5th aliya (20:22-21:9) At Har Hor Aharon is told he will die. Up the mountain, Moshe clothes Elazar in the garments of Aharon. Aharon dies. The entire people mourn for 30 days. The King of Arad in the Negev hears and does battle with the people. The people prevail. The people travel to circumvent Edom. The long journey aggravates the people. They complain. Snakes attack. The people regret their sins. G-d tells Moshe to make a copper snake. When the people gaze on it, they recover.
The theme of punishment is a repeating theme in Bamidbar. And while we need to note that our failings are met with punishment, equally as important is the variety of manners of relief from the punishment. Here, gaze on the copper snake and you will recover. This is another example of what is the dominant theme of the entire Torah: G-d’s love for man and for the Jewish people. Mankind is never completely destroyed. Nor the Jewish people. Sure, there is punishment. But, well, we err quite a bit. We can’t ignore Divine justice. But we also can’t ignore the unequivocal loyalty of G-d to His people. The punishments are all episodes of encouragement; because the end. He, yet again, is loyal to us.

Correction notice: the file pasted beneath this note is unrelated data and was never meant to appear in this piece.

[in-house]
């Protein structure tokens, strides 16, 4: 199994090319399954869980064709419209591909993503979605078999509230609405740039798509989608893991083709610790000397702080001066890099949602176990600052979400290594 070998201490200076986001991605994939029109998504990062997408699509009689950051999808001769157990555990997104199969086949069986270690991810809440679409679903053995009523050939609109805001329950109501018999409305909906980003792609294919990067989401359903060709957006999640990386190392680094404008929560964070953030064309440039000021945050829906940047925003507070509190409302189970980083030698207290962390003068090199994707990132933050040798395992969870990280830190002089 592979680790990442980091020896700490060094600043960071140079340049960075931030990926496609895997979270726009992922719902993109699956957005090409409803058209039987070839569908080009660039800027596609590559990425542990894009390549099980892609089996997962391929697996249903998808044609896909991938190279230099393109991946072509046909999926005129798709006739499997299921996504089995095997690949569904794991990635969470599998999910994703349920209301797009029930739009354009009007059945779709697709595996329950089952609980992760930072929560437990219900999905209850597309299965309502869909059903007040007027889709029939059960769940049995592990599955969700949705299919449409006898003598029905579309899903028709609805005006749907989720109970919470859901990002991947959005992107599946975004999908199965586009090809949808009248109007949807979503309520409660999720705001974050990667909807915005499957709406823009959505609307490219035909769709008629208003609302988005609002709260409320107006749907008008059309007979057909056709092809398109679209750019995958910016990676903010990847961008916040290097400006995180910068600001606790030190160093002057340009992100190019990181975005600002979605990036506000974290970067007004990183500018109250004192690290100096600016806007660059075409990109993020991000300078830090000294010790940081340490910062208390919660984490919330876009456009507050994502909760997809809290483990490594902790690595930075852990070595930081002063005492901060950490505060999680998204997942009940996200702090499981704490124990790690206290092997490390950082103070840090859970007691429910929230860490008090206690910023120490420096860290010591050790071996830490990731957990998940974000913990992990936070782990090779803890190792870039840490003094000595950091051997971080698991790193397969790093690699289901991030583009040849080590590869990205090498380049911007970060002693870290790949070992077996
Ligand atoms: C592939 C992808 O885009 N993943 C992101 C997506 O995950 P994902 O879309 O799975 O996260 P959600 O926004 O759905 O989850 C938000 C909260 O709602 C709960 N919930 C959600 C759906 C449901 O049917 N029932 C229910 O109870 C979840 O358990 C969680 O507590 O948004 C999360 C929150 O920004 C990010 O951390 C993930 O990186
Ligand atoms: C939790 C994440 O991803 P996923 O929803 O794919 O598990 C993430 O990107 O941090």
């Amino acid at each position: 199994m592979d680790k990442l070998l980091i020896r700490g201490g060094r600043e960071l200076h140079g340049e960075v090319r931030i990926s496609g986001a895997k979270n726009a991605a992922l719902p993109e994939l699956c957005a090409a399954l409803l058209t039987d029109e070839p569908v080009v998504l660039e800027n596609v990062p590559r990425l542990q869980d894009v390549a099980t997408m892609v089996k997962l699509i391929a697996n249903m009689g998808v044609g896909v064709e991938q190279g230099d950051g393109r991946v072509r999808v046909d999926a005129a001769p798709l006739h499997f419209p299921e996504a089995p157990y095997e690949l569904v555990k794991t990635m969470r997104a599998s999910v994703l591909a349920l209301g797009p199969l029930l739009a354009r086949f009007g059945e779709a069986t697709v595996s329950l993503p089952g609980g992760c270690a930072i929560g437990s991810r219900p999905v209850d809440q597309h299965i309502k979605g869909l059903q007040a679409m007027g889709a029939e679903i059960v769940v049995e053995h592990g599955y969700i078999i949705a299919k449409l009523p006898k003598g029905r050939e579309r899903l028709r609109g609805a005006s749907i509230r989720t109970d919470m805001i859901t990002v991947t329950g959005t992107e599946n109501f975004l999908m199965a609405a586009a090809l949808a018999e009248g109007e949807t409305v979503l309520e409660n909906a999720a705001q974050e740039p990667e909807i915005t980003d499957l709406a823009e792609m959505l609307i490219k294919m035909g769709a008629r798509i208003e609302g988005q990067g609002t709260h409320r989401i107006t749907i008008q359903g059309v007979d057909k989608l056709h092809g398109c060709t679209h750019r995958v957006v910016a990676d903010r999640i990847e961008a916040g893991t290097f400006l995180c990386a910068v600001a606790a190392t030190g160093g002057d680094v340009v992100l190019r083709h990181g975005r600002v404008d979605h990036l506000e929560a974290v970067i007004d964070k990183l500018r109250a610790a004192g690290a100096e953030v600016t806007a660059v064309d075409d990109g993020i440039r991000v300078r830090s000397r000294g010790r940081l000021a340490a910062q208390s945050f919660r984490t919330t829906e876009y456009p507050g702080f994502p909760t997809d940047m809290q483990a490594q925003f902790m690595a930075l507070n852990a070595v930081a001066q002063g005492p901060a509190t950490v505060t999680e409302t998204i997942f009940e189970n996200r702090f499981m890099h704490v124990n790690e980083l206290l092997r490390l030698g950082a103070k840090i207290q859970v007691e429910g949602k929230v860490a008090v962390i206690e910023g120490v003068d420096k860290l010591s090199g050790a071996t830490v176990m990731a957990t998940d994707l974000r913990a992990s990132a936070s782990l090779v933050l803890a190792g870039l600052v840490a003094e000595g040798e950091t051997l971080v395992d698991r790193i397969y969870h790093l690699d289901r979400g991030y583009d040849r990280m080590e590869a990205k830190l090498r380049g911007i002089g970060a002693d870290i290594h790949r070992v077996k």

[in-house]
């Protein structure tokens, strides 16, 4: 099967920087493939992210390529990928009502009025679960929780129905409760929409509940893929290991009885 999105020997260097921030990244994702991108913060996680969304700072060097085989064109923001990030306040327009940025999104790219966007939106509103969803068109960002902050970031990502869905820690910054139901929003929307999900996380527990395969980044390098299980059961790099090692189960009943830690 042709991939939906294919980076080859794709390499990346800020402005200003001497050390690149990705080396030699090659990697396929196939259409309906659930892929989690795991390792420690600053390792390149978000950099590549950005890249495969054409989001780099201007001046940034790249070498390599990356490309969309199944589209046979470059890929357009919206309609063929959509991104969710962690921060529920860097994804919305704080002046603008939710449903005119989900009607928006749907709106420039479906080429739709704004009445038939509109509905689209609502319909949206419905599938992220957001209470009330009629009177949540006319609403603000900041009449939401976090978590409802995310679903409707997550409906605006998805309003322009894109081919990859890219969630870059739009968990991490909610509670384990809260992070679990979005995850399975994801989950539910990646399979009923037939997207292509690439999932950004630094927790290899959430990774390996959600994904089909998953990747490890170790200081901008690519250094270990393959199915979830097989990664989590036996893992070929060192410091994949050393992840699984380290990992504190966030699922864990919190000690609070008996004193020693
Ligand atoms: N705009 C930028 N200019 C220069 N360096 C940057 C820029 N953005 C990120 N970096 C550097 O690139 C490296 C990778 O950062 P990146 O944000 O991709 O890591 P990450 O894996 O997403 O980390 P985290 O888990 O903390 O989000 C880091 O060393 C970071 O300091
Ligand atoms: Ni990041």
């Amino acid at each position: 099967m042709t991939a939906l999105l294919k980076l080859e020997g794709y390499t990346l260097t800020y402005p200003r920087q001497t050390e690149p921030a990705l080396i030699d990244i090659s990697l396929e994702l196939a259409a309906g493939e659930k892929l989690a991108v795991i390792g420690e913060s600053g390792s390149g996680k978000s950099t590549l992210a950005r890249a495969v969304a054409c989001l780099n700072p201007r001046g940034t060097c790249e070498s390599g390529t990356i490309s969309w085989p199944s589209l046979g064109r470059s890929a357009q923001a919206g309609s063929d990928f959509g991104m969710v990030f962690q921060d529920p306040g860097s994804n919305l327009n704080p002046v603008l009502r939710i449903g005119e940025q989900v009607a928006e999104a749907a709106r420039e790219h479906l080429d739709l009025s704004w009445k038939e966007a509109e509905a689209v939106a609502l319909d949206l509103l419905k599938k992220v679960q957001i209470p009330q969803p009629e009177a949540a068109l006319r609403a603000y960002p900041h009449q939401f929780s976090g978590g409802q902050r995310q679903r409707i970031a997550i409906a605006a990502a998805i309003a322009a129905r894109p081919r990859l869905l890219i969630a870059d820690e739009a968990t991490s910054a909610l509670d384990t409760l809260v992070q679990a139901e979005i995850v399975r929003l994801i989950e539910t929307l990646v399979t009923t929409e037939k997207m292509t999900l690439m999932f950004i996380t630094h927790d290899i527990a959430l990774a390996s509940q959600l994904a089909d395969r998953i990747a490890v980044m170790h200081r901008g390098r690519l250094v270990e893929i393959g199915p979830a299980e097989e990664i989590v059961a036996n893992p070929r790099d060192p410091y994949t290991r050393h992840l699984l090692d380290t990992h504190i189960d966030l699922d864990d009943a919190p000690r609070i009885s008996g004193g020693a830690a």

6th aliya (21:10-20) The travel takes the people to the east of Moav. They travel north to the area of the Emori. The travels are recorded in the books of wars, traveling on to the well. They sang of their fortune and their travels.